Protecting civilians during violent conflict : theoretical and practical issues for the 21st century
Farnham ; Burlington : Ashgate, 2012
p. 17-35 : tabl.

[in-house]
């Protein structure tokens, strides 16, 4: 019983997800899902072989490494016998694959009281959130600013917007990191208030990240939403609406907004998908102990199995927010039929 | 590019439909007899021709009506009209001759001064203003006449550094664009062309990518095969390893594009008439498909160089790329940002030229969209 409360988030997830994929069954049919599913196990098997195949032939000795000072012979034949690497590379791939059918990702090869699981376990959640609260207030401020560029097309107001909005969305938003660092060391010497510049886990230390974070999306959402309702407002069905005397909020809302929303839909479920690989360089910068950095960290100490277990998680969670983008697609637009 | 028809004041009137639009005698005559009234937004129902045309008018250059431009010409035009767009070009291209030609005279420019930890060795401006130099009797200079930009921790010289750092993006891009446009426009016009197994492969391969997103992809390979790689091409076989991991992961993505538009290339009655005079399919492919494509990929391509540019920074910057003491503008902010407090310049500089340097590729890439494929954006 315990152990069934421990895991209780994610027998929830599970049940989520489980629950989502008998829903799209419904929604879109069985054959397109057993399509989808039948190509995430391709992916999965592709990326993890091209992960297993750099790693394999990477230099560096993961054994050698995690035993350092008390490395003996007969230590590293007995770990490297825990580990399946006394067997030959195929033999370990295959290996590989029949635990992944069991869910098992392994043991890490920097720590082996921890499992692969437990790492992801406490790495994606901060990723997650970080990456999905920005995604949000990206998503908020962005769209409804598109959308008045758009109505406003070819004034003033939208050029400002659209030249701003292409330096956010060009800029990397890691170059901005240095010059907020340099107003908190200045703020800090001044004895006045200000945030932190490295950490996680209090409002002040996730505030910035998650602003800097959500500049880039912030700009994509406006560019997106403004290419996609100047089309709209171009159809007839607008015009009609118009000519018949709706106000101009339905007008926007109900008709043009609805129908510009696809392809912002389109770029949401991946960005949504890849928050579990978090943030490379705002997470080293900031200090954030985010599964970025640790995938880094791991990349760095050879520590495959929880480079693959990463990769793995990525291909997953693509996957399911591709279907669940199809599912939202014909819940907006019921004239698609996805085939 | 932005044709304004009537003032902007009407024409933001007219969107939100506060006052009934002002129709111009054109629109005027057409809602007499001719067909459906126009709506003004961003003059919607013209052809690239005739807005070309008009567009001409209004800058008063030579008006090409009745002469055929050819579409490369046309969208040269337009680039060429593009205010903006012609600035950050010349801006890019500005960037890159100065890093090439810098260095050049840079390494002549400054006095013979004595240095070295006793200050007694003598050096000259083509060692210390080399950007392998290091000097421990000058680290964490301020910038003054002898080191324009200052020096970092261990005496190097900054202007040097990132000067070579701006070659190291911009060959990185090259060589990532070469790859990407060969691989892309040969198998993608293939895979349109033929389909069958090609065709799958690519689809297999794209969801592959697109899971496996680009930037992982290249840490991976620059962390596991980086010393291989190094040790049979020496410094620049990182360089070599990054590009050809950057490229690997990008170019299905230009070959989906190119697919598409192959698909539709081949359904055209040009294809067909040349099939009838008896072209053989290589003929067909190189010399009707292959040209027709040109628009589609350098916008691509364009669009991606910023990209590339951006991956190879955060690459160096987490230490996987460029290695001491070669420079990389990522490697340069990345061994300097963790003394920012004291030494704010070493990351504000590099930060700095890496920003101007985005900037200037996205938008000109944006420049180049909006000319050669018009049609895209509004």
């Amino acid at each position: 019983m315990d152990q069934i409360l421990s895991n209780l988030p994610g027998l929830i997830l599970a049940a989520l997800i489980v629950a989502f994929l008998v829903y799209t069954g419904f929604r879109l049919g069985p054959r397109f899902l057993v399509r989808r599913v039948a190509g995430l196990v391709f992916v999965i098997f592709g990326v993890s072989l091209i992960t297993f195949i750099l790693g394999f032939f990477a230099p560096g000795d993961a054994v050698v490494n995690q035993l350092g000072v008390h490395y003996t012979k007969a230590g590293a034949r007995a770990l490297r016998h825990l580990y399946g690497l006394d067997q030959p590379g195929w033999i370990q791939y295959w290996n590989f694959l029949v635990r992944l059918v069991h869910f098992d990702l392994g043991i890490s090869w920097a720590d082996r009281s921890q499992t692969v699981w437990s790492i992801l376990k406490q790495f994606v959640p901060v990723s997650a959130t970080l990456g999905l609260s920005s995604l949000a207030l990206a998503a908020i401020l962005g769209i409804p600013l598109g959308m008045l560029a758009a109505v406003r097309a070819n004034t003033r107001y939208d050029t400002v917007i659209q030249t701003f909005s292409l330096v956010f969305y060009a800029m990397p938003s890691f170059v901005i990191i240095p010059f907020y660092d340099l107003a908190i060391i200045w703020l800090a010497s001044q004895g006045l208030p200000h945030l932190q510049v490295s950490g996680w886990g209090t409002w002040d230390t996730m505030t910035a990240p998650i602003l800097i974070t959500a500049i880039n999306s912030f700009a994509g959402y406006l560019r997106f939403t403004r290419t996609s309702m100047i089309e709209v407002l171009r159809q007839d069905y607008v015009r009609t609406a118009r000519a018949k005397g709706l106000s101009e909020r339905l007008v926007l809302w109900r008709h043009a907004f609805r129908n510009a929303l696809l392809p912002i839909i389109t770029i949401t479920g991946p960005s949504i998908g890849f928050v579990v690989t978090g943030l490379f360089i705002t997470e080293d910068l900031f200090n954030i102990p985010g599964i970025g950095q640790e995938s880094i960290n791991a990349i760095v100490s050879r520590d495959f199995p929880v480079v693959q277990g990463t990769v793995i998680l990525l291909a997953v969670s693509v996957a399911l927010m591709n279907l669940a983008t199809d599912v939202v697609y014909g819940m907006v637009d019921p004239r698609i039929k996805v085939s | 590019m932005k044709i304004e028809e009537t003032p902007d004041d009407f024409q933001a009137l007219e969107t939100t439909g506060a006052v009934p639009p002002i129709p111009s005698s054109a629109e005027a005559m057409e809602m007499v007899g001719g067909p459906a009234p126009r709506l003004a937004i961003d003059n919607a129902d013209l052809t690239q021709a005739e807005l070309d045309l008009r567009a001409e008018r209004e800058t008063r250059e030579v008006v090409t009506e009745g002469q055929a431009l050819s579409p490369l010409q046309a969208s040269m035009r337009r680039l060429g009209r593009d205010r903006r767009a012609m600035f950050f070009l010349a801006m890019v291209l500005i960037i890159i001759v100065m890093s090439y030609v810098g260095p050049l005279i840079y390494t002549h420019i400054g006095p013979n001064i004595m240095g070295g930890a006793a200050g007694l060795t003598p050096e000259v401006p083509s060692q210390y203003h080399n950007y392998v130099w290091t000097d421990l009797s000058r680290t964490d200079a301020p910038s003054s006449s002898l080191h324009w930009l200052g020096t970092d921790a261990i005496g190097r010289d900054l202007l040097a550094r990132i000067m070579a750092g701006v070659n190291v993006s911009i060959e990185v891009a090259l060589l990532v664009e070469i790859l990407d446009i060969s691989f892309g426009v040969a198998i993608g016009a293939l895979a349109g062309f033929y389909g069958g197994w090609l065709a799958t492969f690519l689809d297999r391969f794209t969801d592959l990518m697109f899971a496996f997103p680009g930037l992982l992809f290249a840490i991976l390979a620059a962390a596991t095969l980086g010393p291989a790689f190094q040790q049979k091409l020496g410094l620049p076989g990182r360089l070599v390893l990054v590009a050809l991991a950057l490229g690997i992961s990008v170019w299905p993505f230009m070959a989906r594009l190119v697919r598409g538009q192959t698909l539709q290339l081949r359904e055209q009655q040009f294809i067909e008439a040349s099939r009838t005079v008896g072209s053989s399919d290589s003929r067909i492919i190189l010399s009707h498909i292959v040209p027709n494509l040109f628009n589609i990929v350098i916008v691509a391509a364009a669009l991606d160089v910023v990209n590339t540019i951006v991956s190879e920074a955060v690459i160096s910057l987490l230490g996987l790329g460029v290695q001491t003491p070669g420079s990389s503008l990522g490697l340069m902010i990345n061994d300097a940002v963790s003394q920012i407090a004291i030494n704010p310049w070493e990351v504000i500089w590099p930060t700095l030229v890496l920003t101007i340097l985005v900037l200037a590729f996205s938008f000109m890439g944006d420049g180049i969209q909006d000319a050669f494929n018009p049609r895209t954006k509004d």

Are there compelling philosophical reasons for overriding a presumption in favour of citizen protection ? Nathanson argues that there are not ; he defends an absolute prohibition of intentional killing of civilians in war. His argument is based on a rule-utilitarian position that seeks to limit overall human damage and to diminish the ill effects of warfare. But there is another dimension to his position - to wit, the very idea that permissions may be granted to kill civilians intentionally (even under highly restrictive criteria) is problematic ; only the strongest possible prohibition could ever stand a chance of preventing civilian deaths, because any loophole in the prohibition is bound to be exploited.
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